Student who wrote letter to 'MLK Black Party' fraternity saw best, worst of Internet

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Ja'han Jones (Courtney Pedroza/DD)

Ja’han Jones wrote a letter Tuesday to the members of an ASU fraternity that held an “MLK Black Party” Monday. His post got more than 25,000 views and more than 100 comments. (Courtney Pedroza/DD)

When Ja’han Jones first saw a photo of students at Tau Kappa Epsilon’s “MLK Black Party” on Facebook Monday evening, the first thing he felt was anger. But it wasn’t until he read Martin Luther King Jr.’s Letter from Birmingham Jail the next morning that he decided to write on his blog the widely circulated open letter to the brothers of Tau Kappa Epsilon.

Jones’ letter questioned the actions of Tau Kappa Epsilon members who threw a party on Martin Luther King Jr. Day where party guests dressed in baggy clothing and drank out of watermelon cups. Jones and Phoenix African-American community leaders said on Tuesday that the party mocked African American culture.

Jones, the president of the African American Men of Arizona State University, did not expect his post to garner much attention. His posts usually get around 20 views.

As of midday Wednesday, the letter amassed more than 25,000 views from people across the country and had more than 100 comments.

“It’s a really tragic circumstance, so I’m not willing to call it a blessing,” Jones said of the letter’s popularity. “Any good that will arise from it, I’m thankful for that. I kind of witnessed the best and the worst of the Internet over the past couple of days.”

The comments on his blog post have been mostly positive and ranged from complete support of what Jones wrote to allegations of him playing the “race card.”

Jones, a journalism senior, said he hopes to use his journalism background to help draw attention to issues he thinks are important, though he doesn’t plan on having a career in civil rights.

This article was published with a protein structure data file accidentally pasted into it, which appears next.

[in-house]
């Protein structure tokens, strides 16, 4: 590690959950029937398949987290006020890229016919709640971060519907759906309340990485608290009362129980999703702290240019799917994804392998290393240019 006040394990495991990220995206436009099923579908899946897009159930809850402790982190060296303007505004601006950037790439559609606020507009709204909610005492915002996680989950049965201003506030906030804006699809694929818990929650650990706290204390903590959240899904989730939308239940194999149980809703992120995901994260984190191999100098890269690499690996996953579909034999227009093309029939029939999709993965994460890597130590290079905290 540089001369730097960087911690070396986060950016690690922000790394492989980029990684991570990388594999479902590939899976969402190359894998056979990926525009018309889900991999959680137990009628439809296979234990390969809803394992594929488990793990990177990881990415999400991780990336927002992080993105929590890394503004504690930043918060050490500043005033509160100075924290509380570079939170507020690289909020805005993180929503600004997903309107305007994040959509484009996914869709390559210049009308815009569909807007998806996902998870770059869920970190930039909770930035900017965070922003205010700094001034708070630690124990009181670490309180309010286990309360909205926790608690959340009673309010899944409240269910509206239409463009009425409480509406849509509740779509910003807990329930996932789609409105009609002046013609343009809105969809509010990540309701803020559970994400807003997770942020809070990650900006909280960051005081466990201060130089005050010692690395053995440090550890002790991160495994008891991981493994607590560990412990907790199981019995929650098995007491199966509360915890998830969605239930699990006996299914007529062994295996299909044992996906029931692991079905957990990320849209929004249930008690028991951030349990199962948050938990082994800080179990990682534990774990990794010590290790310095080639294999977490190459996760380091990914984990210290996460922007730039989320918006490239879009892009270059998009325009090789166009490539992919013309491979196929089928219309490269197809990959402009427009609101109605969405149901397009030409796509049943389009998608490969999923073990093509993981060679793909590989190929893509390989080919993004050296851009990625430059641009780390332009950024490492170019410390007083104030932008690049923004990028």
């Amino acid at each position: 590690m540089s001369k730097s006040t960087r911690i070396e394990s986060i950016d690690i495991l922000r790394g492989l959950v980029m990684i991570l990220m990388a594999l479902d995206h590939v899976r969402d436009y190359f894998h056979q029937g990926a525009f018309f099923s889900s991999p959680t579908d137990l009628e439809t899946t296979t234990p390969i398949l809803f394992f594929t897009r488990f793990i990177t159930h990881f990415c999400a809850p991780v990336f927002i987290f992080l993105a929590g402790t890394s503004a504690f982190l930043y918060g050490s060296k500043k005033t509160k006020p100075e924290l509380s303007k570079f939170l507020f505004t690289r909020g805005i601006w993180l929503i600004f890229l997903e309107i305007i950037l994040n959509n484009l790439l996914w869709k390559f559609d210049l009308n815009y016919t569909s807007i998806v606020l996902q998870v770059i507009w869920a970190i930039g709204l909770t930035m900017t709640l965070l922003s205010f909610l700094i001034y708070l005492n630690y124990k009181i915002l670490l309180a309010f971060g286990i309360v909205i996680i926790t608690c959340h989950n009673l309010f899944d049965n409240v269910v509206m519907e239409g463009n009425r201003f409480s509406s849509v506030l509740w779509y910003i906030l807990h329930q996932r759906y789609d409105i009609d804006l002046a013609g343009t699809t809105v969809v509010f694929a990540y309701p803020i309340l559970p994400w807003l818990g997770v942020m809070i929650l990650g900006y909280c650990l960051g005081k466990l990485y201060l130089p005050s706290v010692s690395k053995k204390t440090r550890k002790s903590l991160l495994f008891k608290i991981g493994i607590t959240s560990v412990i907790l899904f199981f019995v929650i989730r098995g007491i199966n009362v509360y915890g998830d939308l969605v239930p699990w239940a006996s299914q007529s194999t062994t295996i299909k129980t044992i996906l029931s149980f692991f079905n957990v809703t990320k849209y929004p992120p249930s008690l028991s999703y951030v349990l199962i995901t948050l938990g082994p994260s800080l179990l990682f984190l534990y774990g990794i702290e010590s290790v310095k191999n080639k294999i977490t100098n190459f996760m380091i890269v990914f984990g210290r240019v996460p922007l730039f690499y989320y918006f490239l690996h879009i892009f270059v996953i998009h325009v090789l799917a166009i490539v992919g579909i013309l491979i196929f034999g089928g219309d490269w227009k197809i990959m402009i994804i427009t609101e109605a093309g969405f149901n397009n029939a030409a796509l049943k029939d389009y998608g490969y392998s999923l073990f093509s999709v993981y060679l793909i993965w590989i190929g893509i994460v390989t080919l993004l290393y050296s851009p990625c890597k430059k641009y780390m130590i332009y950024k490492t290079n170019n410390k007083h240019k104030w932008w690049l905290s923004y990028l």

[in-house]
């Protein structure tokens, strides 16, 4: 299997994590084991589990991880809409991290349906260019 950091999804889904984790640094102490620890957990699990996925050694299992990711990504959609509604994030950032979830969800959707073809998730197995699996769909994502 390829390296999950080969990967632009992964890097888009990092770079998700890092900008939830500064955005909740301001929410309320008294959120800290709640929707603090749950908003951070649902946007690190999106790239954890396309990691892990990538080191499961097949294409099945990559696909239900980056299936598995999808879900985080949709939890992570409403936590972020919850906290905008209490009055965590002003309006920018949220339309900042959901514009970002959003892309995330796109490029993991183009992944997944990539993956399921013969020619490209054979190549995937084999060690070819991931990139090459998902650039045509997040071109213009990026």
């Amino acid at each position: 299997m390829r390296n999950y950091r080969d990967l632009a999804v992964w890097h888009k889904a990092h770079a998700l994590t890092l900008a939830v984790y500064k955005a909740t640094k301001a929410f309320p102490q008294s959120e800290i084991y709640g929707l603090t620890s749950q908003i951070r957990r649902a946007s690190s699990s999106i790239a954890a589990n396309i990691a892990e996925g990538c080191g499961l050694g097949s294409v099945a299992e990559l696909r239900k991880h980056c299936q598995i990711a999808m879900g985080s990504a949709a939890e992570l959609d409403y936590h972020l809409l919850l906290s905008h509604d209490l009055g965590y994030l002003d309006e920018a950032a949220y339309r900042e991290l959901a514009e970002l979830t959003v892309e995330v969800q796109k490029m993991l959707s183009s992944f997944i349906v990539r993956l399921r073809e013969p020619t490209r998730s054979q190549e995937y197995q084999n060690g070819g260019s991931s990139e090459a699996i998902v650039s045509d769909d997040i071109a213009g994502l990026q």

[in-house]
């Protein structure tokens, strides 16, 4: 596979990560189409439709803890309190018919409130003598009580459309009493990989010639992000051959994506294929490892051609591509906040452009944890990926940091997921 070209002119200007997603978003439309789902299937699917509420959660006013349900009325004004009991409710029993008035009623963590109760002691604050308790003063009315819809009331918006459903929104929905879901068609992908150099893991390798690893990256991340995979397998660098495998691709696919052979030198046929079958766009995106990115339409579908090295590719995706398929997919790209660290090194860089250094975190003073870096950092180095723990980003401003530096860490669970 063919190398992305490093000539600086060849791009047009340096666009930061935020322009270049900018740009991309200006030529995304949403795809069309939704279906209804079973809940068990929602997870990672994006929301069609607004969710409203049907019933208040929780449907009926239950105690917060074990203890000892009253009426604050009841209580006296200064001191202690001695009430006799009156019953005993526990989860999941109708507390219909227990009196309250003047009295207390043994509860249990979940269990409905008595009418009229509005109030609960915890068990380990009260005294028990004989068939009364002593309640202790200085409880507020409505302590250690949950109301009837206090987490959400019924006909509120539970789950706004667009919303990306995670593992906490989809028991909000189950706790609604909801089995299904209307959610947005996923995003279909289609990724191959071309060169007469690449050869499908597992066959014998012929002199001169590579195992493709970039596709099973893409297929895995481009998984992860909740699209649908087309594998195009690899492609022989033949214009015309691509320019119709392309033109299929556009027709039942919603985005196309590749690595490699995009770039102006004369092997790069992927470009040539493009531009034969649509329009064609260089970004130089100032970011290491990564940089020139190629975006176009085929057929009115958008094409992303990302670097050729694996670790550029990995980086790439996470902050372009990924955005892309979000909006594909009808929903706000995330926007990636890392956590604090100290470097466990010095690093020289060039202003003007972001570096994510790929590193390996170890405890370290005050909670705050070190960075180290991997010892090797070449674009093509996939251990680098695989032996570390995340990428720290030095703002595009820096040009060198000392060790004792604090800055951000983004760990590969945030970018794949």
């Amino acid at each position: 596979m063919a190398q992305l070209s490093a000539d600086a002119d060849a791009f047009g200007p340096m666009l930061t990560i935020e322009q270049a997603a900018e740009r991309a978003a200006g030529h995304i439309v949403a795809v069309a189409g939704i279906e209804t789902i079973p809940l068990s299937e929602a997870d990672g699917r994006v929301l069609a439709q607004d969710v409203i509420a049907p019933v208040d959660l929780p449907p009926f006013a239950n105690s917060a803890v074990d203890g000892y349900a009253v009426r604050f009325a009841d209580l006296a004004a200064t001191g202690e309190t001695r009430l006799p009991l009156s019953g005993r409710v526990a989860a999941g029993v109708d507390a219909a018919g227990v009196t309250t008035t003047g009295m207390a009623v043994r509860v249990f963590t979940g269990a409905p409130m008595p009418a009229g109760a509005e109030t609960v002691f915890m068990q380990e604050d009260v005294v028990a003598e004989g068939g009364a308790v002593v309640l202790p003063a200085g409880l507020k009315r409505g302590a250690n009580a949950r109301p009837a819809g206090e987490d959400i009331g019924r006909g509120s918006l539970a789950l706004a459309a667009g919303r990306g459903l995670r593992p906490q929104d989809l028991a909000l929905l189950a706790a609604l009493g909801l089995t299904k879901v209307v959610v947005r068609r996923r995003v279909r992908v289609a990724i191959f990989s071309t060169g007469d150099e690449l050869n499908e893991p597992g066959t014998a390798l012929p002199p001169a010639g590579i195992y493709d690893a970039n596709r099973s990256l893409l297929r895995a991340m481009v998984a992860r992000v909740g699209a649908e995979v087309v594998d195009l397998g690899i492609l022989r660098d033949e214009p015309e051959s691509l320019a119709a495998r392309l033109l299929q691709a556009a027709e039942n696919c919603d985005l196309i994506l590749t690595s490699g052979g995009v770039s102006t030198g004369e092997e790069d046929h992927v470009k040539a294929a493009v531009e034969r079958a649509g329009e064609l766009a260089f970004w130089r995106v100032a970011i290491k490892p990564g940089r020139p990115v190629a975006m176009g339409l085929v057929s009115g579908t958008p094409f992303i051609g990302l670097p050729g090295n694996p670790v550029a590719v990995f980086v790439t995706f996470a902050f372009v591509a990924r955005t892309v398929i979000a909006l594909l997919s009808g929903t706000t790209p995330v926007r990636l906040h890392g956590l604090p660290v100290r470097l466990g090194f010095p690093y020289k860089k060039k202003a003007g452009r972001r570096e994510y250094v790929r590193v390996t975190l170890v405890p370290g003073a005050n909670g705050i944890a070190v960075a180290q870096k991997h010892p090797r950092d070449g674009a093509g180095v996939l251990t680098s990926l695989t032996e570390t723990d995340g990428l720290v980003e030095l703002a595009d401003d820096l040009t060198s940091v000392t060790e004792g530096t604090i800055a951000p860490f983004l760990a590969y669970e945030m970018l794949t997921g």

Jones has been a member of the African American Men of Arizona State University since his freshman year and is also one of the founding members of ASU’s chapter of the National Association of Black Journalists.

Jones said that some have called him a racist for what he wrote. Phoenix civil rights leaders have shown their support of Jones and how he responded to the party.

Reginald Bolding, the chair of the State of Black Arizona’s luminary committee and the executive director of Future Leaders of Arizona, said Jones’ response was a necessary one.

“I can say, from everything that I read, it was very thoughtful, very passionate and it needed to be said,” Bolding said. “I think he did a really great job of expressing his thoughts and his views and I support him.”

On Tuesday, the leadership of Tau Kappa Epsilon released a statement on the party that read, in part, “Tau Kappa Epsilon does not condone or support any actions by its members that would be defined as racist, discriminatory, and/or offensive … It is with embarrassment and regret when a few individuals within our organization make decisions that do not align with the values and principles of Tau Kappa Epsilon.”

While Jones was offended by the actions of the party attendees, he said his organization is looking to move past this and stay focused on their goals of making sure African-American men and women are graduating and staying connected to their culture.

“We have a lot of obligations and we have people to lead, and while we’re mindful of what happened, we’re offended by what happened, we’re hurt by what happened, we’re going to continue business as usual, because our end goal is far from anything concerning Tau Kappa Epsilon,” Jones said.

ASU also released a statement regarding the party, saying that the University has suspended the chapter’s operations and “will take additional action against the individuals involved.

“It is unfortunate that a few misguided individuals held an offensive party at a time when ASU, the state and the nation are celebrating Dr. King’s achievements and legacy,” the statement continued.

Malcolm Brinkley, president of the ASU chapter of the National Association of Black Journalists, is a friend of Jones’ and also supports his decision to write the blog post.

“Ja’han’s open letter was, in my opinion, the most tasteful way to go about handling and speaking about the situation, and I was so relieved by the way he chose to speak about it,” Brinkley said.

Contact the reporter at pkunthar@asu.edu